Wild swings trade with playoffs in mind

  • Article by: KENT YOUNGBLOOD , Star Tribune
  • Updated: February 9, 2007 - 9:39 PM

Seeking strength and size, GM Doug Risebrough sent Pascal Dupuis to the Rangers for Adam Hall, a forward who can work the boards.

He has a big shot, Mark Parrish said, and he's willing to use his big body. He'll work hard, work the corners. Grind.

Parrish was talking about 6-3, 210-pound right winger Adam Hall, the newest member of the Wild, acquired in a trade with the New York Rangers for left winger Pascal Dupuis on Friday. Parrish and Hall, a native of Kalamazoo. Mich., played together on the United States team in 2005 at the world championships. In fact, they roomed together.

"He likes to go into the corners and play a cycle game, grind it out. He'll fit in good here," Parrish said Friday after practice, which began with Dupuis saying goodbye to his former teammates. Hall, meanwhile, was busy packing for a trip to his third NHL city in less than a year.

With the Wild battling for a playoff berth, Wild General Manager Doug Risebrough felt the team needed an infusion of size and toughness.

"We were trying to get a bit bigger, a bit stronger on the wall," Risebrough said.

"Pascal was a good player for us, a good penalty killer," Risebrough added. " ... But size is something we were trying to get a little bit more of. Obviously Pascal isn't 6-foot-3 and wasn't a guy that was going to get in front of the net, a guy who was going to finish his checks, a guy who was going to pull the puck out. So, I can't ask Pascal to do something he can't do. This is a chance to get somebody who can do that."

Dupuis was preparing for a flight to Washington to meet his new team; the Rangers play in Washington tonight. With rumors of a potential deal swirling, Dupuis wasn't surprised at the move. But bracing for it and hearing the news on his way to practice are two different things.

"To say goodbye to the boys was very hard," Dupuis said. "I was with this team from the first training camp. I just loved playing here, and the fans were great. But right now I have to go and help the Rangers make the playoffs."

The best-case scenario is that a chance of venue will help both players.

Dupuis, 27, earned an NHL contract after a tryout in the Wild's first season. He had 141 points in 334 games, but his fate might have been sealed in December when he took coach Jacques Lemaire up on his offer to players to leave a practice if they didn't feel like practicing.

Still, both Risebrough and Lemaire took pains to compliment Dupuis for his contributions to the Wild.

"Pascal has been great for us," Lemaire said. "He was one of our key men on the penalty kill, he was a guy I could play against anybody. ... I was very satisfied with what he gave us."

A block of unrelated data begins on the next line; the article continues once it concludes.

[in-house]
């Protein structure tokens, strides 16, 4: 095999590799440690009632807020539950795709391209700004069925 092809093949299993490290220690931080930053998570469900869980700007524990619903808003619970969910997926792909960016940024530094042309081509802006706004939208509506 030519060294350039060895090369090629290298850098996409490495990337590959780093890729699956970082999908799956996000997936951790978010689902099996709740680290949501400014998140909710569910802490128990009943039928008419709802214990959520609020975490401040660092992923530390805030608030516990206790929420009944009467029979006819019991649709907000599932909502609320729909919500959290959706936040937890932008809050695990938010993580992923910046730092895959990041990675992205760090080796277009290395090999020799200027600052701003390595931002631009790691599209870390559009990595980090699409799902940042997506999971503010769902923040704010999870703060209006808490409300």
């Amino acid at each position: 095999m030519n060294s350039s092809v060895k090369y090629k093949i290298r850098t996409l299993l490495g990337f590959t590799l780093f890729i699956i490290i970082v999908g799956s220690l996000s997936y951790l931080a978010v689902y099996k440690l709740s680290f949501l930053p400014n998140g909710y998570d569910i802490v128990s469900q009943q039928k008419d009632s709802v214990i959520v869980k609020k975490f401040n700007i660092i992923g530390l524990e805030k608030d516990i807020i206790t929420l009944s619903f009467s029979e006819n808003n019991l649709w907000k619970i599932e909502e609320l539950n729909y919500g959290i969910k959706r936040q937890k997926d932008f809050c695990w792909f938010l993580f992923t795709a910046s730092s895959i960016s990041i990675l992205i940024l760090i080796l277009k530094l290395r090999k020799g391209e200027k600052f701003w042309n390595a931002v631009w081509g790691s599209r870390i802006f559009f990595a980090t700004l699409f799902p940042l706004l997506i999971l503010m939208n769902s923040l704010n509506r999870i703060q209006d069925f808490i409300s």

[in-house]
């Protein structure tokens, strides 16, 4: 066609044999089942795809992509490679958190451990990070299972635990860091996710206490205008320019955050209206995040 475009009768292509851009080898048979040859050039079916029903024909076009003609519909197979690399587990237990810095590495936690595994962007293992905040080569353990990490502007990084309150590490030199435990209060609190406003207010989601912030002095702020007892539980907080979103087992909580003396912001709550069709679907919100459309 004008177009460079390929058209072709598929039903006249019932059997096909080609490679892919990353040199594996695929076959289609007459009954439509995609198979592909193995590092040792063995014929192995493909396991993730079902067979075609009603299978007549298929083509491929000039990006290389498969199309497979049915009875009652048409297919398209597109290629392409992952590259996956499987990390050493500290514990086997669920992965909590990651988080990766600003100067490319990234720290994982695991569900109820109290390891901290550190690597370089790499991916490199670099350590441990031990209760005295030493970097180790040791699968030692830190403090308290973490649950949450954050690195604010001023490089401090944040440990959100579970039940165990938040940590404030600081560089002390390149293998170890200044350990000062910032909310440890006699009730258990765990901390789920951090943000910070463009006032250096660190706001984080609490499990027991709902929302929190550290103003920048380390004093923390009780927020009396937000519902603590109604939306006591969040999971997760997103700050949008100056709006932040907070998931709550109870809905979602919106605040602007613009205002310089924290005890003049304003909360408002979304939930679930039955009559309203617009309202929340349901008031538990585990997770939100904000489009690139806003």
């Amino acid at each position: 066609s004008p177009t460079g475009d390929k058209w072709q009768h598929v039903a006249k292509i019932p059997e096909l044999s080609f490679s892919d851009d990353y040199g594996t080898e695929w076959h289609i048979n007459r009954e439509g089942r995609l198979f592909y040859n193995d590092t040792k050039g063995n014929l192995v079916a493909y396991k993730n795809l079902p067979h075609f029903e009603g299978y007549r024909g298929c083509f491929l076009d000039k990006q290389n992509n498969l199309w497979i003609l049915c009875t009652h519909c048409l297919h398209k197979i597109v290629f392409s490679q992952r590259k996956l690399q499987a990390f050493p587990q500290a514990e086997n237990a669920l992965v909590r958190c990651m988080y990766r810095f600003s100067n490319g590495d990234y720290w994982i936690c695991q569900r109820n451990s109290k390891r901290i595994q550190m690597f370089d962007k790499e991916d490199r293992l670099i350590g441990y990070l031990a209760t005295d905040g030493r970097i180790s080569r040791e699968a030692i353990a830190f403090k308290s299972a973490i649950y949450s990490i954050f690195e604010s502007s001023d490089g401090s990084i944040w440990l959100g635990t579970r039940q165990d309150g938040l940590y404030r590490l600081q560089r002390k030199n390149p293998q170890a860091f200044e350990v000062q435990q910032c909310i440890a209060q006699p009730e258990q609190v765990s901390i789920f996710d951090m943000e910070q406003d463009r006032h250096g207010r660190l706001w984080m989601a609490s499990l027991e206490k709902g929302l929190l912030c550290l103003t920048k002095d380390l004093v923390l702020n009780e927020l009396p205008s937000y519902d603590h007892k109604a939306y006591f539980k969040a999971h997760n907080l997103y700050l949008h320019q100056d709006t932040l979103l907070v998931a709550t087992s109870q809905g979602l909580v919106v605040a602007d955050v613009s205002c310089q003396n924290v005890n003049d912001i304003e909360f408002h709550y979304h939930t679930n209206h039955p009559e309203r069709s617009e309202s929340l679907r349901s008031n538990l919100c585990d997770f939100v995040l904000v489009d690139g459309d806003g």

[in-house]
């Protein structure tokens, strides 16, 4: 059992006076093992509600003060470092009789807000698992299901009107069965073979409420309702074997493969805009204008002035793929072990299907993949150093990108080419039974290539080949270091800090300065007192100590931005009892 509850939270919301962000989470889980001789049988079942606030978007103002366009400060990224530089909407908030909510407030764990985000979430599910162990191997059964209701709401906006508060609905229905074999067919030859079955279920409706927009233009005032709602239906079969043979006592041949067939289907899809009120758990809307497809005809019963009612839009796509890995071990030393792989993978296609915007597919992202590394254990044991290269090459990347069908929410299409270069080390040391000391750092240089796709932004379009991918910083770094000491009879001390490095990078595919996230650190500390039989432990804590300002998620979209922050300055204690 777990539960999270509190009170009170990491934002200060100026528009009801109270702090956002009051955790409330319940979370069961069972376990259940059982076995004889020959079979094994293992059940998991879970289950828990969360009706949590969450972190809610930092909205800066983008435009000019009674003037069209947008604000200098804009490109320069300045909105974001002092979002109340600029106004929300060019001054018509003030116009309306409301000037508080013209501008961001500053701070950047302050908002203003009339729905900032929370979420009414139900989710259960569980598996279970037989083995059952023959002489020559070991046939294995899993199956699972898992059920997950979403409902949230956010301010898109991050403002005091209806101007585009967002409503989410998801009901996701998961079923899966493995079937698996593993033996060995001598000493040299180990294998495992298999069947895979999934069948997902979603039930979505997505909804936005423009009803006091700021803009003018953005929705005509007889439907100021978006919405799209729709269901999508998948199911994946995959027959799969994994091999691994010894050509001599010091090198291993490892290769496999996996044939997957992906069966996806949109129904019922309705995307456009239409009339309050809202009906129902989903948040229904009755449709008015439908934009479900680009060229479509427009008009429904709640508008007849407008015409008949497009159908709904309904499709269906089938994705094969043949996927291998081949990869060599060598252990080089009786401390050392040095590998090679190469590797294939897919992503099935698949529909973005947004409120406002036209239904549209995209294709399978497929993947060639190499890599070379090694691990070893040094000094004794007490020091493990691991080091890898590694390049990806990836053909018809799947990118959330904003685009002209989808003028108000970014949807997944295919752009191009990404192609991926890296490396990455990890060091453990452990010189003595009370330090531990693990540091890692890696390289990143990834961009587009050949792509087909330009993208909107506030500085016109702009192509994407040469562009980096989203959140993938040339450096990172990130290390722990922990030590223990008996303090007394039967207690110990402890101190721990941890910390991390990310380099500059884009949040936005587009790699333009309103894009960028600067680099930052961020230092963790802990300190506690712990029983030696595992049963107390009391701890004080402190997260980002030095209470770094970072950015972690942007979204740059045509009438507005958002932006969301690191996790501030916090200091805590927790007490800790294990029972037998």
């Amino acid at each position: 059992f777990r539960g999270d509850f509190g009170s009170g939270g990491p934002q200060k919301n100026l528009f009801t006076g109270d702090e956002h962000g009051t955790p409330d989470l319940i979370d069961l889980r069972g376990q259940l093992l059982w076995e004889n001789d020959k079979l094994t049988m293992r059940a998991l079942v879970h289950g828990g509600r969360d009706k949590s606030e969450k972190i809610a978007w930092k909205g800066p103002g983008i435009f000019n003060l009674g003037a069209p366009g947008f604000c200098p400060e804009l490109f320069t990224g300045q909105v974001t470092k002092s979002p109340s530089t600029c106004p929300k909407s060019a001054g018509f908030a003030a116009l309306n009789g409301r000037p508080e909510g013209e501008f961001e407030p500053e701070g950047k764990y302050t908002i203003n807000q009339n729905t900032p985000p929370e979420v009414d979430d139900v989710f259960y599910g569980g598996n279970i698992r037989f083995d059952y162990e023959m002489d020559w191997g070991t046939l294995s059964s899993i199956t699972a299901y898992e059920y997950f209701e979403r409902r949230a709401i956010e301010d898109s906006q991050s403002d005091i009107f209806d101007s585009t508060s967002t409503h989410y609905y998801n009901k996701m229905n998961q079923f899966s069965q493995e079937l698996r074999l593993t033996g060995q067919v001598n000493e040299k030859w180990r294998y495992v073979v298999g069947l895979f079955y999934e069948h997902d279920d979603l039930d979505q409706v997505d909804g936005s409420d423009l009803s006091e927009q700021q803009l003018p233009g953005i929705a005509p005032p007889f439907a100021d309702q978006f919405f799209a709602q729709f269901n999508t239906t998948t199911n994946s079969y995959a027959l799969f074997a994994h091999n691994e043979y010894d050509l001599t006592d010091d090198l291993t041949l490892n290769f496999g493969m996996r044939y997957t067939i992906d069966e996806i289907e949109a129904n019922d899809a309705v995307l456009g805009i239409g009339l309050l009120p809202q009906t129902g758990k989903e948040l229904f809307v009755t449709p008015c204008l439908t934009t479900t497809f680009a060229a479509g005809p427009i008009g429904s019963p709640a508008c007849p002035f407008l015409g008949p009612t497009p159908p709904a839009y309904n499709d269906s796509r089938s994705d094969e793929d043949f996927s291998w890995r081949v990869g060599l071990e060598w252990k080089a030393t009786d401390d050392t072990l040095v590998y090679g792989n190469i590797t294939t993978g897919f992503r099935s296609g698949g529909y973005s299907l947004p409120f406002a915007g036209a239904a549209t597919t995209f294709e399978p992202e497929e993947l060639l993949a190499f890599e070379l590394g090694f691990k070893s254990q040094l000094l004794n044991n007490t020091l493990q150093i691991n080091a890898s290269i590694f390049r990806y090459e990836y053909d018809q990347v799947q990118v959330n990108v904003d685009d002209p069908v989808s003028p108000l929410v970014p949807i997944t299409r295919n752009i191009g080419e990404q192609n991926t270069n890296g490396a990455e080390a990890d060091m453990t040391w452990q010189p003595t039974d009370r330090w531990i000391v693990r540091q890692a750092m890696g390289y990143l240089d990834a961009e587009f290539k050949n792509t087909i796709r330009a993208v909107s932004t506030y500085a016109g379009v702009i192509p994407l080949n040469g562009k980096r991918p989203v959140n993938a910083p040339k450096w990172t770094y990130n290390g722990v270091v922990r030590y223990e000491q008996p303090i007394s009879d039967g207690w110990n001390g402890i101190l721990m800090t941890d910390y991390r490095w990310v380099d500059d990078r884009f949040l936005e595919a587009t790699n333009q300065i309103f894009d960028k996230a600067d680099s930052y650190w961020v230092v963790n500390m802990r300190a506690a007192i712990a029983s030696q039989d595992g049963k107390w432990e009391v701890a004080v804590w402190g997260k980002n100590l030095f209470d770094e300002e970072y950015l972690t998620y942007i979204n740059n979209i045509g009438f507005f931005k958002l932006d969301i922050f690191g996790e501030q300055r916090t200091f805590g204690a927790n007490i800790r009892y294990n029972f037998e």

Hall, 26, was selected by Nashville in the second round of the 1999 draft after his freshman season at Michigan State. With the Predators in 2002-03, he led all rookies with eight power-play goals. He totaled 85 points in 234 games in Nashville, scoring 14 goals -- 10 on the power play -- in 2005-06.

The Rangers acquired Hall in a three-way deal with Pittsburgh, giving up Dominic Moore. But Hall never seemed a good fit with the Rangers. He didn't get much power-play time, and some believed he didn't play quite as big as his size. Hall was inactive for five of his final nine games in New York, finishing there with four goals and eight assists in 49 games.

"It's one of those situations where you come to a new team, you try to find your niche there," Hall said. "A lot of the power-play time was going to other players."

He'll likely get at least a look on the power play with the Wild, said Lemaire, who also said Hall would play tonight against Carolina.

"He was a guy who goes in front of the net, gets involved, and he's pretty good with the puck," said Lemaire, recalling what it was like to play against Hall when he was with Nashville. "He's a guy who should help us."

Hall is eager for a fresh start.

"I remember Minnesota as always being a hard-working team, a solid defensive team with talent, a lot of speed," he said. "They were always difficult to play against."

Hall, who will be a restricted free agent after this season, is earning $975,000. Dupuis, who is making $798,000, is scheduled to become an unrestricted free agent. That means the Wild owes Hall about $60,000 more for the rest of the season than it would have paid Dupuis, trimming its space under the salary cap to about $1.25 million.

"I'm sad to see a guy I played with for five years go," Wild center Wes Walz said. "But that's the reality of life as an NHL player."

Said Dupuis: "They gave me my first chance. And I want to thank them for that."

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